Henk van Ess teaches workshops in online investigative techniques; he worked with colleagues and a team of students from Axel Springer Academie to analyze a viral news video that purported to show a discarded missile launcher that had been discovered near Cairo's international airport in 2011, but only published last month.
Van Ess presents a case that the video is a fake, produced in 2017 and then back-dated to make it look like it was recorded in 2011. To date the video, his team tried a variety of clever techniques, from dating the models of cars found in the video to a phone and battery pack visible in the hand of a police officer. Ultimately, he gets his evidence by stitching together frames from the video to make a panorama from which he is able to isolate some distinctive buildings, which he believes he's located on historical satellite images; by analyzing a time-series of satellite images of those buildings, he's able to date the video to no earlier than late 2016.
On the way, van Ess shows how he can use public sources and advanced Google and Facebook techniques to identify the purported source of the video, tracking him to his seeming home and uncovering biographical facts about him even though he has closed down his Facebook account.
Regardless of whether you care about this missile launcher, it's a fascinating look at the difficulties of tradecraft when it comes to hoaxing the news, and presents a counterpoint to the "in the future, all fakery will be seamless" narrative that 2016's many partisan news hoaxes spawned.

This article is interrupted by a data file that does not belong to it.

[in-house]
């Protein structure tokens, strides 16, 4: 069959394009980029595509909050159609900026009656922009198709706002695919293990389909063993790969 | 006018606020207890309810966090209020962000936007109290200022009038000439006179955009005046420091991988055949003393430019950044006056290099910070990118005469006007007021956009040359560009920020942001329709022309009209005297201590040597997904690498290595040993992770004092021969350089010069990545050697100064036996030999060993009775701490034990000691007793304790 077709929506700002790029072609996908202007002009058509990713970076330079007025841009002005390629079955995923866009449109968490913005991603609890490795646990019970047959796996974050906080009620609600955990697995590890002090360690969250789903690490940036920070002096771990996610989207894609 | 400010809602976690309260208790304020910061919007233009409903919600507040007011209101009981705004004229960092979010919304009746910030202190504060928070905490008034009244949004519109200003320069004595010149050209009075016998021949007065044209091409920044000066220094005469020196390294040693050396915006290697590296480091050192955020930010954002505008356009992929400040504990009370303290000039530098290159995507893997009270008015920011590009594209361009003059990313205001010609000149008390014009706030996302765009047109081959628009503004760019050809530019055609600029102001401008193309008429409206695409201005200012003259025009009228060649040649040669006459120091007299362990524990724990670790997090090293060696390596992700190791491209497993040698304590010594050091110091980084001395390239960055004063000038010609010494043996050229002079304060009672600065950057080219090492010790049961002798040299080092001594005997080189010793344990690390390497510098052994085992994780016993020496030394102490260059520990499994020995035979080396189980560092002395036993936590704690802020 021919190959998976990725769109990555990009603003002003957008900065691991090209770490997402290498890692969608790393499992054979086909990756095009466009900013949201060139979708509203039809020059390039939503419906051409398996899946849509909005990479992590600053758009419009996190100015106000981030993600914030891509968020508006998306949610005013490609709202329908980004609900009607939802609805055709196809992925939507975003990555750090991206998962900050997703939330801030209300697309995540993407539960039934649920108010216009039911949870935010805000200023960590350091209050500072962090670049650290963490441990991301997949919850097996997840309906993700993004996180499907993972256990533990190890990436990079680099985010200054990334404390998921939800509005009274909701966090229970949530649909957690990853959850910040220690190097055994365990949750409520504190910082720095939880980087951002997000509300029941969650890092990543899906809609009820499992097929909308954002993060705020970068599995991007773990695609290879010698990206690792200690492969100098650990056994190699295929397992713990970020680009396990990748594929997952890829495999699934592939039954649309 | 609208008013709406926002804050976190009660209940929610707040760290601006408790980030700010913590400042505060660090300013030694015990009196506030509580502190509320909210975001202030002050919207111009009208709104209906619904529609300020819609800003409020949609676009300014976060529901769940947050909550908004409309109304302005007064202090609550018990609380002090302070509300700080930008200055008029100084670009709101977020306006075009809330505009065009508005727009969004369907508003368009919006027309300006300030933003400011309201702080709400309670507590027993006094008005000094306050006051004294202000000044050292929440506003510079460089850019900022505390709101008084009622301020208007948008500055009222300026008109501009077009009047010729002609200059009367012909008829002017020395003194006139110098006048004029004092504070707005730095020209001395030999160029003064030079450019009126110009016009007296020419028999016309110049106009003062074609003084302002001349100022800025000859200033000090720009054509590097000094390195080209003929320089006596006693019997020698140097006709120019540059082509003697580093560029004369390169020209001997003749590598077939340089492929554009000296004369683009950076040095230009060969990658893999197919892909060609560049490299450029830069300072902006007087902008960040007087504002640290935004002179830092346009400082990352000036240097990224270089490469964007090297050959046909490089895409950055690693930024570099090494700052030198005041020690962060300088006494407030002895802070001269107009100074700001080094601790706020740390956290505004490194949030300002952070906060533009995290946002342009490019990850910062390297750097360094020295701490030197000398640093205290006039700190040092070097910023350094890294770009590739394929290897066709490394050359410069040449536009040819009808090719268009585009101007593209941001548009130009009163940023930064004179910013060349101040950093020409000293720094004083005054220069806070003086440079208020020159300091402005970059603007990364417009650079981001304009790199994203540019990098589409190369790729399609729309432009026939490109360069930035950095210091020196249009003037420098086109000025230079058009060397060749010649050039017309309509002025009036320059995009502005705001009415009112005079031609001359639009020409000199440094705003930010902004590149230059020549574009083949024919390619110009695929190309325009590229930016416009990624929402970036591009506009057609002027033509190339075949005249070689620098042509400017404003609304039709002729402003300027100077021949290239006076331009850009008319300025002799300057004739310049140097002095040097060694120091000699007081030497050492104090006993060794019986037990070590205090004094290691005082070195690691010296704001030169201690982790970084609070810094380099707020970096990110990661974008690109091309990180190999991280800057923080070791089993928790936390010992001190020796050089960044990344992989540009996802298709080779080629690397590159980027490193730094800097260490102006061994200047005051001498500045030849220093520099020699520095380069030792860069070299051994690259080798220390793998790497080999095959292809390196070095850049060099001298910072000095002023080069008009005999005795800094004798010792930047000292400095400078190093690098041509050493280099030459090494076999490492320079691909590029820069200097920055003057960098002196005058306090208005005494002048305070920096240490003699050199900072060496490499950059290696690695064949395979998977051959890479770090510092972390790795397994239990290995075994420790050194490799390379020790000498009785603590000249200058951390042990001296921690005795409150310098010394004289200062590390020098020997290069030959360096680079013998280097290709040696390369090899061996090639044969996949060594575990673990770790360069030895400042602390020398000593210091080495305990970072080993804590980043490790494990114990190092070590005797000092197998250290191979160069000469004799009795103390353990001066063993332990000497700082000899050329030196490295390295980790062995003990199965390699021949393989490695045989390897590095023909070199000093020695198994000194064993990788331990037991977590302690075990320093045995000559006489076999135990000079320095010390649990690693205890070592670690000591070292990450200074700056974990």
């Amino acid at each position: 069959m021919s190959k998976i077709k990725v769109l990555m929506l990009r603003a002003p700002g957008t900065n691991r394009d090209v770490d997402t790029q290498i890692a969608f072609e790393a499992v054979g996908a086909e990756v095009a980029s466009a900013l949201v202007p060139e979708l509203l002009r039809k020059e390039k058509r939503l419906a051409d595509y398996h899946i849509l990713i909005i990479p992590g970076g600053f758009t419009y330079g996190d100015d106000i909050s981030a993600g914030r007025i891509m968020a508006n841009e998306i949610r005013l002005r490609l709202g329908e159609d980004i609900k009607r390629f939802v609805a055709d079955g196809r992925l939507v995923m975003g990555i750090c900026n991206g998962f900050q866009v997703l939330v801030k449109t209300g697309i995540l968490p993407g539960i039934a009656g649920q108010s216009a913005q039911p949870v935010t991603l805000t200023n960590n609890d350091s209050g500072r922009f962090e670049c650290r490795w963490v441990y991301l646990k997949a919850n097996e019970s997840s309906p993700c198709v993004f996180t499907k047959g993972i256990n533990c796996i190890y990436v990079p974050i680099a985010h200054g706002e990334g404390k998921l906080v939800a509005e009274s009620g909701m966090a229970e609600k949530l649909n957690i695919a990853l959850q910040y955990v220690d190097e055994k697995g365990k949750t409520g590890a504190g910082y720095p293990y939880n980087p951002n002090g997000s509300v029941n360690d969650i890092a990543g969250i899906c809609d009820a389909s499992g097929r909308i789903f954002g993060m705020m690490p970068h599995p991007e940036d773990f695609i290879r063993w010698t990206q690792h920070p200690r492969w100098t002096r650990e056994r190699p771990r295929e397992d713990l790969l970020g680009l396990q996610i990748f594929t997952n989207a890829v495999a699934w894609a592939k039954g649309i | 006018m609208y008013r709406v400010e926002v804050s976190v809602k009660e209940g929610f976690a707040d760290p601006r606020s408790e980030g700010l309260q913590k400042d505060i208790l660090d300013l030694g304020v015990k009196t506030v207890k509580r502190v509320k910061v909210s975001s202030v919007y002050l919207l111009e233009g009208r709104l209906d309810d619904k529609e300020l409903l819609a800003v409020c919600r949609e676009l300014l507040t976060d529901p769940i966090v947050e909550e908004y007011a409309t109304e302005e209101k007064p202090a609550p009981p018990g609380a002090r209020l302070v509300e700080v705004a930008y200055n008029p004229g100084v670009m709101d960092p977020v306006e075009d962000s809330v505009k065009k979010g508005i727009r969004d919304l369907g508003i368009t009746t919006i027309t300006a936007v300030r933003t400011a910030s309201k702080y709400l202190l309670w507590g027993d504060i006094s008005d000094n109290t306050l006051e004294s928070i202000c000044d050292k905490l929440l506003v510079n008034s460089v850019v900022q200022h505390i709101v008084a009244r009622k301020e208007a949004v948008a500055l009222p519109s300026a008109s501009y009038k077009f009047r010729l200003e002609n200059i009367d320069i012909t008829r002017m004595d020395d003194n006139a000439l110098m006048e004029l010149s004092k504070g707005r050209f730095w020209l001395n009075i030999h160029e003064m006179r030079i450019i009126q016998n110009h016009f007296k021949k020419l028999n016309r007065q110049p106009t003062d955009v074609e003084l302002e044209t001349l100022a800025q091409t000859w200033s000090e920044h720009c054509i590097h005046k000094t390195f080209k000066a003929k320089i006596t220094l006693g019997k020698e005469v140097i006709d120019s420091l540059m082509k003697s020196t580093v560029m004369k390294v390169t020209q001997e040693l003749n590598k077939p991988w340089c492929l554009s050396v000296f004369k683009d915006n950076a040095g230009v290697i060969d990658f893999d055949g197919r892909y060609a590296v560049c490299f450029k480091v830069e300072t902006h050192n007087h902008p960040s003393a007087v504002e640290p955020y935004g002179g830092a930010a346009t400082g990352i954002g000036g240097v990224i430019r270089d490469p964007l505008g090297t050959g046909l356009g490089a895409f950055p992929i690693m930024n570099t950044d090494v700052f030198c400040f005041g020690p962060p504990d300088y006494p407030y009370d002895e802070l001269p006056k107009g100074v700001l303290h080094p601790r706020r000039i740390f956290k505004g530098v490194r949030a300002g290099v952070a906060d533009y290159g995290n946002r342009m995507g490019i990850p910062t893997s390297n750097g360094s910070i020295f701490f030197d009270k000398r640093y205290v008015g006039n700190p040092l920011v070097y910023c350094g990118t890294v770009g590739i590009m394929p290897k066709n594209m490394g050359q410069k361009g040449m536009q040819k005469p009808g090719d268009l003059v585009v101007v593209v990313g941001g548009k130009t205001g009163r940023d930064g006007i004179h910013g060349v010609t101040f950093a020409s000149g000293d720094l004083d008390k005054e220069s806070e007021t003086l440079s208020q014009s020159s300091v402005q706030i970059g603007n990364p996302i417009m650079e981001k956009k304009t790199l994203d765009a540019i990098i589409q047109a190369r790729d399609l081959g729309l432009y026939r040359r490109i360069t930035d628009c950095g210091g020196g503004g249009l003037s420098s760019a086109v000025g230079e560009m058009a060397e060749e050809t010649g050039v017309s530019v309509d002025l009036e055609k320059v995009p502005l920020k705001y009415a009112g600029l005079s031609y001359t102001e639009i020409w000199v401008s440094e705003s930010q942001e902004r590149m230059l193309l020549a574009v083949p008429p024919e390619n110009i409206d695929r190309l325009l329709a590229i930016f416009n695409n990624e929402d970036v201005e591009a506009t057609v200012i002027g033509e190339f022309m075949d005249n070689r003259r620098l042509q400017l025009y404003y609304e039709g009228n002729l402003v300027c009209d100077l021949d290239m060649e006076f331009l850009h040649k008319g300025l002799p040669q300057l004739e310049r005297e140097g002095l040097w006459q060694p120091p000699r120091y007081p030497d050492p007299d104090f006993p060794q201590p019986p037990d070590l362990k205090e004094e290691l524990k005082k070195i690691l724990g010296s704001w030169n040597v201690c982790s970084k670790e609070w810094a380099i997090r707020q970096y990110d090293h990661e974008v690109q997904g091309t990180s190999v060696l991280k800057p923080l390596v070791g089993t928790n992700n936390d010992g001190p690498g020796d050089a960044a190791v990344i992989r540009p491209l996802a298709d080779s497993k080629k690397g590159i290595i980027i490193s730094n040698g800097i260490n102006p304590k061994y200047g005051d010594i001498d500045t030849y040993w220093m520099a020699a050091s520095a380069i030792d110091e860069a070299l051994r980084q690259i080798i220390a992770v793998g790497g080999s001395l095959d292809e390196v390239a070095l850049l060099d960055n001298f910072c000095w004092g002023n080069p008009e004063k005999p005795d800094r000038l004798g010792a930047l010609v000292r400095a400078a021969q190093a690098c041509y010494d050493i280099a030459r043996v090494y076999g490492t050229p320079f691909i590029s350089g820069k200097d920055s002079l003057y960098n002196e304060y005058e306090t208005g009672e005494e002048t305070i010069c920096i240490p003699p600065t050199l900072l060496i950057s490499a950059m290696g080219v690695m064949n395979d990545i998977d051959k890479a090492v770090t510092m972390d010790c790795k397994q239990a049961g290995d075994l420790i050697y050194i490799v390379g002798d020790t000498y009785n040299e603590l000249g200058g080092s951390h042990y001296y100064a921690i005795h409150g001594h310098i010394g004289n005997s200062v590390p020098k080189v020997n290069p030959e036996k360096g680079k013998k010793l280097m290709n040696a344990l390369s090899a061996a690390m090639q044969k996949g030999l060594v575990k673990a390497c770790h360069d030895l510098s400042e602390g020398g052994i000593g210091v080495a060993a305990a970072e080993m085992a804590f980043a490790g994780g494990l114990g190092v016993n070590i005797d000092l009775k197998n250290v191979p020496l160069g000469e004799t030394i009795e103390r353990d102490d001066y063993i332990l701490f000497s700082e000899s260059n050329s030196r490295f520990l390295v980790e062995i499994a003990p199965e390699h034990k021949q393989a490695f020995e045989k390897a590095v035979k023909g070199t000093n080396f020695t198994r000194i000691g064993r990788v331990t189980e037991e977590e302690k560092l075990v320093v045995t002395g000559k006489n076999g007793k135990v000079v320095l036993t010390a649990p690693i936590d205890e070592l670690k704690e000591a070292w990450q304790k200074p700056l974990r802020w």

"To be fair with you, this was a rather advanced video to geolocate. The first thing I did was looking for the claim where it could be, in this case near the international airport of Cairo. Then it makes sense to start in the area around the airport. Are there any Arabic words that could give away further details about the location? No. Are there visual clues? Yes: a tower, a building, and a road. They are not significant landmarks like the Eiffel Tower, but it is a start. No luck finding a similar tower in the vicinity of the airport on Panoramio. What else I can try to narrow down the location? Someone on Twitter said the video must have been taken along the Ring Road, a highway with a service road. I gave that a try.. and was lucky! Each and every building, the street, the wall, and the two 'gates', the market-like structure, and the tower matched exactly with satellite imagery. This is advanced geolocation, simply looking at many different streets and buildings until you think.. "Wait a second, this may be it.." — and it this case, it was indeed the correct location."
Inside the trenches of an information war
[Henk van Ess/Medium]